Remember that famous memo that William Barr wrote for the DOJ when he was still a private lawyer giving them advice on how to handle the Mueller investigation? Turns out that in that memo, Barr told them that abuse of power was, by itself, an impeachable offense under the Constitution without any actual crime being committed.
Mr. Trump should not talk to investigators about his actions as president, even under a subpoena, Mr. Barr wrote in his 19-page memo, which became public during his confirmation. Mr. Barr based his advice on a sweeping theory of executive power under which obstruction of justice laws do not apply to presidents, even if they misuse their authority over the Justice Department to block investigations into themselves or their associates for corrupt reasons.But Mr. Barr tempered his theory with a reassurance. Even without the possibility of criminal penalties, he wrote, a check is in place on presidents who abuse their discretionary power to control the executive branch of government — impeachment.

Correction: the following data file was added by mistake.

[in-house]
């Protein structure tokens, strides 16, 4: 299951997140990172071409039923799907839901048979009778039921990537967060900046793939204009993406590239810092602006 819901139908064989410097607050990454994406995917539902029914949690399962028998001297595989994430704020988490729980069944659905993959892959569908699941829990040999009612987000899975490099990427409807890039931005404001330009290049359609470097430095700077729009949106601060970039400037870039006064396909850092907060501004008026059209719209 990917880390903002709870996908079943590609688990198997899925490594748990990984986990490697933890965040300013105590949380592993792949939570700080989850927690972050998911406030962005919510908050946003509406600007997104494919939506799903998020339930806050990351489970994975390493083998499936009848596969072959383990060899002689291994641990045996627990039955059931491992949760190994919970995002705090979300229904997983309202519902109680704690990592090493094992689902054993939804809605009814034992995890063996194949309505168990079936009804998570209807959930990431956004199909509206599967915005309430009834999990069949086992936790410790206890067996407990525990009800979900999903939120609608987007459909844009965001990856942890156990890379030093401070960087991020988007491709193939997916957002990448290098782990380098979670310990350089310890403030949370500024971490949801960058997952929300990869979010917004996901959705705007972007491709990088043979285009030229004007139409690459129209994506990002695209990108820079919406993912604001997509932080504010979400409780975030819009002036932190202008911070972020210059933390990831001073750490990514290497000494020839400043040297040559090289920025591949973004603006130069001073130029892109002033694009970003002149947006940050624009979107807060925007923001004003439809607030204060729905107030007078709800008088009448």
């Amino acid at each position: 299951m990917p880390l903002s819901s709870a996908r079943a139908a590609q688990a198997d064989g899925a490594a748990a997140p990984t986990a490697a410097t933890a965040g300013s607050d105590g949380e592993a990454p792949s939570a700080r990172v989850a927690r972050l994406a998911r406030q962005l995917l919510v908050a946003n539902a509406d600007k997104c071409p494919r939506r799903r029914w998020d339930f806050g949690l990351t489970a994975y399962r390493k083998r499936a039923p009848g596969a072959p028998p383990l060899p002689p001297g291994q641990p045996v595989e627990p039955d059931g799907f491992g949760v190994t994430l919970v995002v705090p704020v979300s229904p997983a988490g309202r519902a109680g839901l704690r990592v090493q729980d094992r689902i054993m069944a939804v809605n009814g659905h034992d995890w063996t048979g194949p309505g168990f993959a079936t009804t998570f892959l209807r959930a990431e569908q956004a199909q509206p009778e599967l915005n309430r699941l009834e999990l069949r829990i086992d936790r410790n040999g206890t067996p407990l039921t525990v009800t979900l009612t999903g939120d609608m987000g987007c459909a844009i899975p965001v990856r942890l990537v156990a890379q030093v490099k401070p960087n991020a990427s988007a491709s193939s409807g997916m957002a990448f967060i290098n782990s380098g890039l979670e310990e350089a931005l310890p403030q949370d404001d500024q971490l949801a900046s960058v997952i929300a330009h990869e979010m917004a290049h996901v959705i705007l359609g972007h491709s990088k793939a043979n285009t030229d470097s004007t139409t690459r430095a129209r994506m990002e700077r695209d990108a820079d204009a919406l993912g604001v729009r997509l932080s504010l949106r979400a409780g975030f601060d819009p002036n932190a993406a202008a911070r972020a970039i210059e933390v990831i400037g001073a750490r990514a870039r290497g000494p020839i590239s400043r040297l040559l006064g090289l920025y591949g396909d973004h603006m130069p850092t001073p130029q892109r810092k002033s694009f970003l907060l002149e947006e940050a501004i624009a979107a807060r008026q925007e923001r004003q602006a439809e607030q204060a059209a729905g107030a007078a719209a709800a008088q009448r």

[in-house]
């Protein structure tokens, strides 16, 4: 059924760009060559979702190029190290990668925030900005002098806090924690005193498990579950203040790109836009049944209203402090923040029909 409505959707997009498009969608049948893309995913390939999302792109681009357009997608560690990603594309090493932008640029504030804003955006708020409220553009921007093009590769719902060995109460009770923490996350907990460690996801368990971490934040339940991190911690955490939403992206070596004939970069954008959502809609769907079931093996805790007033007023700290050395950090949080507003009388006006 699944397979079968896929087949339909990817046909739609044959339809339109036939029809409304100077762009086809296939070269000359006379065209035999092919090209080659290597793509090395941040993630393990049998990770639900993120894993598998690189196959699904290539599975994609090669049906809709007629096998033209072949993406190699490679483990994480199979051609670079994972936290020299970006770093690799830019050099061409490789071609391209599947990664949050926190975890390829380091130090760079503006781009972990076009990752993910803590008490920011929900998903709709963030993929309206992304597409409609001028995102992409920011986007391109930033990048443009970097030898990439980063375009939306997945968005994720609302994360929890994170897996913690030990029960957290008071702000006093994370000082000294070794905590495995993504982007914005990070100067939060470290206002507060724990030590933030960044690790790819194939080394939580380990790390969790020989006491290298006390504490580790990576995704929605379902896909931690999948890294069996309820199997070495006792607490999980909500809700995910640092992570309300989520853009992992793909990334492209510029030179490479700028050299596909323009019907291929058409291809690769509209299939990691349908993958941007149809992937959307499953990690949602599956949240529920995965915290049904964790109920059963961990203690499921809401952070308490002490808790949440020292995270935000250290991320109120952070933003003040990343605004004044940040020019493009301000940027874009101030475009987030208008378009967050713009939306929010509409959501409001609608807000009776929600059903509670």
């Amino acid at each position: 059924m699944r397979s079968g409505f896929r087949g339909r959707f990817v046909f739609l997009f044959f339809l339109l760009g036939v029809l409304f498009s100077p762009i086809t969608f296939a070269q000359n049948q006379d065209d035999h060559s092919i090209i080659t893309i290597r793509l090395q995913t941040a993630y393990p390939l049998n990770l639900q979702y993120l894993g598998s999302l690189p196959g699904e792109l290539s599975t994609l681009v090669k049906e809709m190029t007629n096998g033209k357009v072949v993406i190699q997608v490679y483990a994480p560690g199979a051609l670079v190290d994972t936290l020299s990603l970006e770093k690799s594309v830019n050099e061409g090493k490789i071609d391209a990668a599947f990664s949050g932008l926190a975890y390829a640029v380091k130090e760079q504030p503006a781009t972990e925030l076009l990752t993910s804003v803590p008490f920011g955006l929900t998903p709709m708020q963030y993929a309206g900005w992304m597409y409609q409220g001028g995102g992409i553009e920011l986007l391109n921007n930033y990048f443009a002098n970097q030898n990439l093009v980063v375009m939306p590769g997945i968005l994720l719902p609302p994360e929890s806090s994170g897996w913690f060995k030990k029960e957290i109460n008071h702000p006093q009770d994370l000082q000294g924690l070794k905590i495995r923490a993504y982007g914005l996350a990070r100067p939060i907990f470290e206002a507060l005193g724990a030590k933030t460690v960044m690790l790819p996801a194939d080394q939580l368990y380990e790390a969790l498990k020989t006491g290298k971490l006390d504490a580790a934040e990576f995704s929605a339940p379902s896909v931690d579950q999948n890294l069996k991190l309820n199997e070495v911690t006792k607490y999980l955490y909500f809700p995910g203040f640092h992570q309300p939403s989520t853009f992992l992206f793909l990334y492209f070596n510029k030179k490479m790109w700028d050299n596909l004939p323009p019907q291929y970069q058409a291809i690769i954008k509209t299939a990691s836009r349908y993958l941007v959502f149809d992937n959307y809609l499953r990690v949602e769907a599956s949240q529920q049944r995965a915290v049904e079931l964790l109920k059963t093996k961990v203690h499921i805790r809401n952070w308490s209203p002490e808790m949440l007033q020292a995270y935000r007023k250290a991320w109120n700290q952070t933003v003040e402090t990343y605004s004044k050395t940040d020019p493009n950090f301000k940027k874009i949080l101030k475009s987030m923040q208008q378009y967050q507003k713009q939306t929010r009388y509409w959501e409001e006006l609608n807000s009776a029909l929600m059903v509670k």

The fact that the president “is answerable for any abuses of discretion and is ultimately subject to the judgment of Congress through the impeachment process means that the president is not the judge in his own cause,” he wrote.
He added, “The remedy of impeachment demonstrates that the president remains accountable under law for his misdeeds in office,” quoting from a 1982 Supreme Court case.
This position is such an overwhelming consensus that virtually everyone involved with the Trump defense team and his closest advocates either still accepts it or once did before having a conversion on the road to Trump Tower. The position they are taking now is not just wrong, it’s downright laughable.